Find lastWriteTime and LastAccessTime for all subfolders

Welcome Forums General PowerShell Q&A Find lastWriteTime and LastAccessTime for all subfolders

This topic contains 1 reply, has 2 voices, and was last updated by

 
Keymaster
1 year, 1 month ago.

  • Author
    Posts
  • #93895

    Participant
    Points: 0
    Rank: Member

    With my recent promotion I've inherited updating older scripts (like my recent question about logging) to make them better so to speak.

    I have a script that will check the LastWriteTime and LastAccessTime of a single folder and all contents.

    $foldername=Read-Host "Please enter a folder Name"
    $LWT = dir -Recurse "path\$foldername" | 
        ?{$_.GetType() -ne [System.IO.DirectoryInfo]} | 
        sort -prop LastWriteTime | 
        Select -last 1 LastWriteTime 
    
    $LAT = dir -Recurse "path\$foldername" | 
        ?{$_.GetType() -ne [System.IO.DirectoryInfo]} | 
        sort -prop LastAccessTime | 
        Select -last 1 LastAccessTime
    
    write-host "($LWT) ----- ($LAT)"
    

    I need to see if i can change this to look at all the folders in the project directory, to save me and my co-worker a few hours of entering a single folder at a time with this current script.

    Problem I've ran into is an error saying it can't find a file name in one of the folders, digging into this it's not that it can't find it, the file name is too long. Unfortunately i don't have that error available to share.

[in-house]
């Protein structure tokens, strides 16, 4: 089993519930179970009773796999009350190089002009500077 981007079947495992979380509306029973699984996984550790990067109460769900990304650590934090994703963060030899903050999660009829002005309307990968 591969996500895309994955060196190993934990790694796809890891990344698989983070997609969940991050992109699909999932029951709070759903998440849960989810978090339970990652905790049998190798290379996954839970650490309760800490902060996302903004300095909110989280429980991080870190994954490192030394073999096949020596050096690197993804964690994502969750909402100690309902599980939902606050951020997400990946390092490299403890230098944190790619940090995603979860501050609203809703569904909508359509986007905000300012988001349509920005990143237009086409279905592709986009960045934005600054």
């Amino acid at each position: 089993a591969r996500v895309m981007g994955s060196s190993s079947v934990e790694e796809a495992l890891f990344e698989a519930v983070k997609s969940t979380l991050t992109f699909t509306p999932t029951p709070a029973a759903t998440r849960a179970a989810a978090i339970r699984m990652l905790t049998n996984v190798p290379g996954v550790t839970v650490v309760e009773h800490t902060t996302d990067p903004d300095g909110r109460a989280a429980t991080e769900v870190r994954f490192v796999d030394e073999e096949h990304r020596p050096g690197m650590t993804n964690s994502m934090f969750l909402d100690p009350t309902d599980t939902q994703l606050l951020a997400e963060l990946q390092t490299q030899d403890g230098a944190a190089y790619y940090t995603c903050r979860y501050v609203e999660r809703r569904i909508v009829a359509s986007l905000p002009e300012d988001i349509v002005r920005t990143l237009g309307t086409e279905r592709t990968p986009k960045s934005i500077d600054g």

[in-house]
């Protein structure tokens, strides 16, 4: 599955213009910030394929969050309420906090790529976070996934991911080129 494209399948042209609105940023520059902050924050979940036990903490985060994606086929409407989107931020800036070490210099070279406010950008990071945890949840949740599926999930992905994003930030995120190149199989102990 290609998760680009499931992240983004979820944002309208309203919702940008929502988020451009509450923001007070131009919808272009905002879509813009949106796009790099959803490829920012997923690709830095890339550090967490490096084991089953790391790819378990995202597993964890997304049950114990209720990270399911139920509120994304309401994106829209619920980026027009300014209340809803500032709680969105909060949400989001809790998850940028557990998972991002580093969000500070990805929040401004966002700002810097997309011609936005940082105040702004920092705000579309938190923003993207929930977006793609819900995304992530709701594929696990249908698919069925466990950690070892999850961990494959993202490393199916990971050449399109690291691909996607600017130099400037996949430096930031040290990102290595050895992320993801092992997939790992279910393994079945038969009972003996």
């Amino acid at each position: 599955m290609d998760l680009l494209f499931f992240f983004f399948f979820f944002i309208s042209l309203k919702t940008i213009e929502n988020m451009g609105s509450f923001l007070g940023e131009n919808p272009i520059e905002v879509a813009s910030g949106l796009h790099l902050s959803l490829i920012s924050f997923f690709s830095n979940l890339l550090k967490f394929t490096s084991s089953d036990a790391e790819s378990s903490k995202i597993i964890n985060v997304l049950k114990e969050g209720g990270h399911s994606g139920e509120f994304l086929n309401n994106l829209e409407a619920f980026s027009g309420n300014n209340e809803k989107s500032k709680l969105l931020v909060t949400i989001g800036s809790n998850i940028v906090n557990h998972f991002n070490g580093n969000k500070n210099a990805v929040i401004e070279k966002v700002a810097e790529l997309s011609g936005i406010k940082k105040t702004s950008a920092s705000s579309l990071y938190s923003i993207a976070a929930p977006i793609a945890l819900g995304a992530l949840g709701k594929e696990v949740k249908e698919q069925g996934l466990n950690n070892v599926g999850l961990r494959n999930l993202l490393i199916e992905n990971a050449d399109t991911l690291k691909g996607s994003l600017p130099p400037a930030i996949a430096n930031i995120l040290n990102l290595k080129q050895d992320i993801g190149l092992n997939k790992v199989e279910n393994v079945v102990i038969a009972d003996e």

Here's what I've tried so far –

    clear
    #$foldername=Read-Host "Please enter a folder Name"
    $Desktop = [Environment]::GetFolderPath("Desktop")
    $path = "folder path" 
    $skip = "path to root folders in the directory that gave errors"
    
    Try {
    Get-ChildItem -Path $path -Exclude $skip -Recurse -ErrorAction SilentlyContinue |
        ?{$_.GetType() -ne [System.IO.DirectoryInfo]} | 
        sort -prop LastWriteTime,LastAccessTime | 
        Select -last 1 LastWriteTime,LastAccessTime | 
        Select-Object LastWriteTime,LastAccessTime | 
        Export-Csv "$Desktop\Folder_Access_list.csv"
    }
    Catch {
        "Get-ChildItem"
    }
    Finally {
        Out-File "C:\Folder Archive\folder_use_errors.txt"
    }
    

    I've had that script running for an hour now in a test folder with 7 folders, each of the 7 folders has 3 or 4 sub folders, and those folders have a few subs, and then each of those has 10-15 documents. Total size of all of this is just under a gig of data. I've had the single folder script run on a couple gigs of data with hundreds more files/folders and complete in a few minutes, give or take. This leads me to believe my script isn't working right.

    The actual project folder i'll be using this on has about 4 TB of data, almost 600 root folders, and countless thousands of sub folders. I plan to let it run all weekend next weekend, if i can get it to work.

    Ideas?

  • #94014

    Keymaster
    Points: 1,811
    Helping HandTeam Member
    Rank: Community Hero

    Yeah, overly long filenames remain a problem in .NET, some 20 years after long filenames became normalized in Windows. There's not a ton you can do about it if it's _just_ the filename. If it's _the entire file path_, you can try mapping a PSDrive to the containing folder to reduce the path size.

The topic ‘Find lastWriteTime and LastAccessTime for all subfolders’ is closed to new replies.

denizli escort samsun escort muğla escort ataşehir escort kuşadası escort